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The Bangladeshi taka (Bengali: টক, sign: , code: BDT, short form: Tk) is the currency of the People's Republic of Bangladesh. In Unicode, it is encoded at U+09F3 .
Issuance of bank notes 10 and larger is controlled by Bangladesh Bank, while the 2 and 5 banknotes are the responsibility of the ministry of finance of the government of Bangladesh. The banknotes of Tk. 2 and Tk.5 have mostly been replaced by coins while lower denomination coins (including all poysha coins) up to Tk. 1 have almost gone out of circulation due to inflation. The most commonly used symbol for the taka is "" and "Tk", used on receipts while purchasing goods and services. It is divided into 100 poysha, but poysha coins are no longer in circulation. The poysha is still used for accounting purposes (e.g., Tk 123,456.78 for 123,456 taka and 78 poysha).
According to The American Heritage Dictionary of the English Language and Banglapedia, the word taka came from the Sanskrit word tankah. The word taka in Bangla is also commonly used generically to mean any money, currency, or notes. Thus, colloquially, a person speaking in Bangla may use "taka" to refer to money regardless of what currency it is denominated in. This is also common in the Indian states of West Bengal and Tripura, where the official name of the Indian rupees is "taka" as well. In other eastern Indian languages with the influence of Prakrit in Bihar it is "taka" in Maithili and Magadhi languages, in Assam it is টক tôka and it is ଟଙ୍କ taṅkā in Odisha.
After the Partition of Bengal in 1947, East Bengal became the eastern wing of Pakistan and was renamed to East Pakistan in 1956. The Pakistani rupee also bore the word taka on official notes and coins. Bangla was one of the two national languages of the Pakistan union between 1956 and 1971 (the other being Urdu). The Bangladeshi taka came into existence since 1972, a year after the independence of the eastern wing of the union, as the independent nation of Bangladesh.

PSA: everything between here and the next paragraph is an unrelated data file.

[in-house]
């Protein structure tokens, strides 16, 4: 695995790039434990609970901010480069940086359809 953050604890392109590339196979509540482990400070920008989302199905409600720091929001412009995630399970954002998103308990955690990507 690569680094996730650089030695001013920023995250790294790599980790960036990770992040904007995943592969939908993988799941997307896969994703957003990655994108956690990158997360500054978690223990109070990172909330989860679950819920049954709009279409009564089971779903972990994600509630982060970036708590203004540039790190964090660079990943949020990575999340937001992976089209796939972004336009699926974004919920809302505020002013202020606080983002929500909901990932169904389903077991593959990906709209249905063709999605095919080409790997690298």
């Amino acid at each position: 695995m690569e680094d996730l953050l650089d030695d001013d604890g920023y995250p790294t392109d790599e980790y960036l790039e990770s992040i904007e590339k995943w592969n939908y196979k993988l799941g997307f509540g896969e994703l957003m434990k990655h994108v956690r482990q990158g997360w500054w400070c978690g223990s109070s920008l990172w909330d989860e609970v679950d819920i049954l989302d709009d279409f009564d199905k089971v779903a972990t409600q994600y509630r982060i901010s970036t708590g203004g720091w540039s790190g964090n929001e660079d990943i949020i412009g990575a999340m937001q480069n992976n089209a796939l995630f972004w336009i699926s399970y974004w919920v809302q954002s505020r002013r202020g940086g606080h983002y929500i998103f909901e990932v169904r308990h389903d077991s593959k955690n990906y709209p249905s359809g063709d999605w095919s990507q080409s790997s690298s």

Prior to the Liberation war in 1971, banknotes of the State Bank of Pakistan circulated throughout Bangladesh, and continued to be used in Bangladesh even after independence for only about three months until the official introduction of the taka on 4 March 1972. During the war, it was an unofficial practice of some Bengali nationalists to protest Pakistani rule by stamping banknotes with "বল দশ" and "BANGLA DESH" as two words in either Bangla or English. These locally produced stamps are known to exist in several varieties, as are forgeries. On 8 June 1971, the Pakistani government declared that all banknotes bearing such stamps ceased to be legal tender. Furthermore, to prevent looted high-denomination notes from disrupting the Pakistani economy, the government also withdrew the legal tender status of all 100- and 500-rupee notes.
On 26 January 2013, Bangladesh Bank issued a 25 note to commemorate the 25th anniversary (silver jubilee) of the Security Printing Corporation (Bangladesh) Ltd. On the front is the National Martyr's Monument in Savar, the designs of the previous series of the Bangladeshi taka notes and its postage stamps, three spotted deer and the magpie-robin (doyel). On the reverse is the headquarters of the Security Printing Corporation. Curiously, this note has an electrotype 10 in the watermark, indicating it was likely printed on extra 10 banknote paper.
Upon Bangladesh's independence, the value of the Bangladeshi taka was set between 7.5 and 8.0 to US$1. Except for fiscal year 1978, the taka's value relative to the US dollar declined every year from 1971 through the end of 1987. To help offset this phenomenon, Bangladesh first used the compensatory financing facility of the International Monetary Fund in fiscal year 1974. Despite the increasing need for assistance, the Mujib government was initially unwilling to meet the IMF's conditions on monetary and fiscal policy. By fiscal year 1975, however, the government revised its stance, declaring a devaluation of the taka by 56 percent and agreeing to establishing the Bangladesh Aid Group by the World Bank.